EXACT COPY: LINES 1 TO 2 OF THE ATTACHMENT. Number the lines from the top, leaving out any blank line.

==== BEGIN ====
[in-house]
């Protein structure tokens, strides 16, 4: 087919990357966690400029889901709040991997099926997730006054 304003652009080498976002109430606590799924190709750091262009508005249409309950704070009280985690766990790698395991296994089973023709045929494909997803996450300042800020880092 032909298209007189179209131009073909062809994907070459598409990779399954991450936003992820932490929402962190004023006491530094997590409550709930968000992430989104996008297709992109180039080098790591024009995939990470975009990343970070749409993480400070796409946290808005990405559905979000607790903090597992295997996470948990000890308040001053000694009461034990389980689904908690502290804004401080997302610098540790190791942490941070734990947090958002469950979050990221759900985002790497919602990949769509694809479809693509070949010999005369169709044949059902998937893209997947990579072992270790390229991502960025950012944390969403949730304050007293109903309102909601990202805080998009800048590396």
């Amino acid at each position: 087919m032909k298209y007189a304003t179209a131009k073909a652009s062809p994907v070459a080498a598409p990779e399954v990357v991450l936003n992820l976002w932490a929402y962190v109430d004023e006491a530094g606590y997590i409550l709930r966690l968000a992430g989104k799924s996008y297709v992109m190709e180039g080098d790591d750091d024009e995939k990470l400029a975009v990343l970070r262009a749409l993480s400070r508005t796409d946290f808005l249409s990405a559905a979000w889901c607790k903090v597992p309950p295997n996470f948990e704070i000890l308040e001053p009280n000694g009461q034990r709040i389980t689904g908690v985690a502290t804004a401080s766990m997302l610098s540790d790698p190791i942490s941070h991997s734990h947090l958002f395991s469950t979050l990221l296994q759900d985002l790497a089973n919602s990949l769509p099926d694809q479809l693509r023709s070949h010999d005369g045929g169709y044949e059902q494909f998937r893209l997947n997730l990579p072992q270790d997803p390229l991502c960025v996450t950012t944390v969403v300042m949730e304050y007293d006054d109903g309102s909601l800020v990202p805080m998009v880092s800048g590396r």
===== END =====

[in-house]
């Protein structure tokens, strides 16, 4: 087919990357966690400029889901709040991997099926997730006054 304003652009080498976002109430606590799924190709750091262009508005249409309950704070009280985690766990790698395991296994089973023709045929494909997803996450300042800020880092 032909298209007189179209131009073909062809994907070459598409990779399954991450936003992820932490929402962190004023006491530094997590409550709930968000992430989104996008297709992109180039080098790591024009995939990470975009990343970070749409993480400070796409946290808005990405559905979000607790903090597992295997996470948990000890308040001053000694009461034990389980689904908690502290804004401080997302610098540790190791942490941070734990947090958002469950979050990221759900985002790497919602990949769509694809479809693509070949010999005369169709044949059902998937893209997947990579072992270790390229991502960025950012944390969403949730304050007293109903309102909601990202805080998009800048590396």